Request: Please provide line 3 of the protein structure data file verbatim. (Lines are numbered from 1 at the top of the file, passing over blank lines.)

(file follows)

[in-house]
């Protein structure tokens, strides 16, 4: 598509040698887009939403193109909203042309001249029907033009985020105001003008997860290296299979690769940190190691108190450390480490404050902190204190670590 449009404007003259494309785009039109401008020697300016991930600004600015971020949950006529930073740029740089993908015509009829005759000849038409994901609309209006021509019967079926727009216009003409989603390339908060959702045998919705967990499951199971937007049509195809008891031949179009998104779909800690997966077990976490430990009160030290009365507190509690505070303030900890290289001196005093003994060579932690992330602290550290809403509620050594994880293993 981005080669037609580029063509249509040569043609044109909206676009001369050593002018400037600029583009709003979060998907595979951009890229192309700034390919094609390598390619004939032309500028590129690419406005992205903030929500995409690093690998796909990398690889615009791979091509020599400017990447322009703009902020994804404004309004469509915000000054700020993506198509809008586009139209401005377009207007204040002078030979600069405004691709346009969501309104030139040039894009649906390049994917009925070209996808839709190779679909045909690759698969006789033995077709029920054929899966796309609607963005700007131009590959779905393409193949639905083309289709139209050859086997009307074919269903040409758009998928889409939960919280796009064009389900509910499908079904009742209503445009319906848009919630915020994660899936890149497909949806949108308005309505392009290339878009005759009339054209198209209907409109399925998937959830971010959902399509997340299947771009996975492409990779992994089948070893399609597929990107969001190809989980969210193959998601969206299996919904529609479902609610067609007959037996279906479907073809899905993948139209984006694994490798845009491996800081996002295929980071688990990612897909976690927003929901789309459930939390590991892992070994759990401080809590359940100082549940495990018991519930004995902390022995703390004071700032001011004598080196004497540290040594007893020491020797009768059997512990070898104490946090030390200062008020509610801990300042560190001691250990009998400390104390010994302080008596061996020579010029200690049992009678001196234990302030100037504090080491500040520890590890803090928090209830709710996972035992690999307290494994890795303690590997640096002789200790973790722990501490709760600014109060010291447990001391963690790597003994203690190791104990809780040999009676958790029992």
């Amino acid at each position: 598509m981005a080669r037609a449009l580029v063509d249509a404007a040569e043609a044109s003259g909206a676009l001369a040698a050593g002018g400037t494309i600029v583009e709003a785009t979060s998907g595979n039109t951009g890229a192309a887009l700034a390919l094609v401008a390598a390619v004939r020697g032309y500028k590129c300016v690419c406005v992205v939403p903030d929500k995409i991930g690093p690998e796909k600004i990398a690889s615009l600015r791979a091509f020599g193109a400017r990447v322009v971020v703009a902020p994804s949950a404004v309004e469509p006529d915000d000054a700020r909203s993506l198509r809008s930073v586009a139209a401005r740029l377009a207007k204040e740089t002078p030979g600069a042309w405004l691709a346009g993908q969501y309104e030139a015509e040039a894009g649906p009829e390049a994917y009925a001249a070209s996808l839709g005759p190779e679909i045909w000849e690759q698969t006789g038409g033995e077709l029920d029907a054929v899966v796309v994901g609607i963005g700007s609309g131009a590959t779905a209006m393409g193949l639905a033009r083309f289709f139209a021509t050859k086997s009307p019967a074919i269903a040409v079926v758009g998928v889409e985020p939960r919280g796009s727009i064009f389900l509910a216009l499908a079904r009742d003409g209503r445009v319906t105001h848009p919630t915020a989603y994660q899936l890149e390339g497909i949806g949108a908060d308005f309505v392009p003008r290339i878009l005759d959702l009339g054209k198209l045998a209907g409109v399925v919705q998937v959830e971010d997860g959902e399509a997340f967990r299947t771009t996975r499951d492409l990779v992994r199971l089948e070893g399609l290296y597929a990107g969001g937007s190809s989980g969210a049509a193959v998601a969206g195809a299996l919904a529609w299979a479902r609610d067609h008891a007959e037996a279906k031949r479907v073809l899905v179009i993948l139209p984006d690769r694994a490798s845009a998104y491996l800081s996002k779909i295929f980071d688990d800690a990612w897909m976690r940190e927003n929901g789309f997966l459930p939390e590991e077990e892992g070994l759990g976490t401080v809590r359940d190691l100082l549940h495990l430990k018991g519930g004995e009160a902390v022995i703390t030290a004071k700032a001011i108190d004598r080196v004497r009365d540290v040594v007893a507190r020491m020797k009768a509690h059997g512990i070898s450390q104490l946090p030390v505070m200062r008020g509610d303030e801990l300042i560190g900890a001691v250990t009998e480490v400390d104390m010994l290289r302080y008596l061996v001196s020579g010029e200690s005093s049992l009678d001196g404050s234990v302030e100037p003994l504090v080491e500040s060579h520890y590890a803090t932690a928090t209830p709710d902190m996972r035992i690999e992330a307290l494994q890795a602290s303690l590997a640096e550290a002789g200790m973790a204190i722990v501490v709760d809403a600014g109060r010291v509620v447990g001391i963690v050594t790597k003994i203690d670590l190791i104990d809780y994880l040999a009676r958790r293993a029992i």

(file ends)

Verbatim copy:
């Amino acid at each position: 598509m981005a080669r037609a449009l580029v063509d249509a404007a040569e043609a044109s003259g909206a676009l001369a040698a050593g002018g400037t494309i600029v583009e709003a785009t979060s998907g595979n039109t951009g890229a192309a887009l700034a390919l094609v401008a390598a390619v004939r020697g032309y500028k590129c300016v690419c406005v992205v939403p903030d929500k995409i991930g690093p690998e796909k600004i990398a690889s615009l600015r791979a091509f020599g193109a400017r990447v322009v971020v703009a902020p994804s949950a404004v309004e469509p006529d915000d000054a700020r909203s993506l198509r809008s930073v586009a139209a401005r740029l377009a207007k204040e740089t002078p030979g600069a042309w405004l691709a346009g993908q969501y309104e030139a015509e040039a894009g649906p009829e390049a994917y009925a001249a070209s996808l839709g005759p190779e679909i045909w000849e690759q698969t006789g038409g033995e077709l029920d029907a054929v899966v796309v994901g609607i963005g700007s609309g131009a590959t779905a209006m393409g193949l639905a033009r083309f289709f139209a021509t050859k086997s009307p019967a074919i269903a040409v079926v758009g998928v889409e985020p939960r919280g796009s727009i064009f389900l509910a216009l499908a079904r009742d003409g209503r445009v319906t105001h848009p919630t915020a989603y994660q899936l890149e390339g497909i949806g949108a908060d308005f309505v392009p003008r290339i878009l005759d959702l009339g054209k198209l045998a209907g409109v399925v919705q998937v959830e971010d997860g959902e399509a997340f967990r299947t771009t996975r499951d492409l990779v992994r199971l089948e070893g399609l290296y597929a990107g969001g937007s190809s989980g969210a049509a193959v998601a969206g195809a299996l919904a529609w299979a479902r609610d067609h008891a007959e037996a279906k031949r479907v073809l899905v179009i993948l139209p984006d690769r694994a490798s845009a998104y491996l800081s996002k779909i295929f980071d688990d800690a990612w897909m976690r940190e927003n929901g789309f997966l459930p939390e590991e077990e892992g070994l759990g976490t401080v809590r359940d190691l100082l549940h495990l430990k018991g519930g004995e009160a902390v022995i703390t030290a004071k700032a001011i108190d004598r080196v004497r009365d540290v040594v007893a507190r020491m020797k009768a509690h059997g512990i070898s450390q104490l946090p030390v505070m200062r008020g509610d303030e801990l300042i560190g900890a001691v250990t009998e480490v400390d104390m010994l290289r302080y008596l061996v001196s020579g010029e200690s005093s049992l009678d001196g404050s234990v302030e100037p003994l504090v080491e500040s060579h520890y590890a803090t932690a928090t209830p709710d902190m996972r035992i690999e992330a307290l494994q890795a602290s303690l590997a640096e550290a002789g200790m973790a204190i722990v501490v709760d809403a600014g109060r010291v509620v447990g001391i963690v050594t790597k003994i203690d670590l190791i104990d809780y994880l040999a009676r958790r293993a029992i």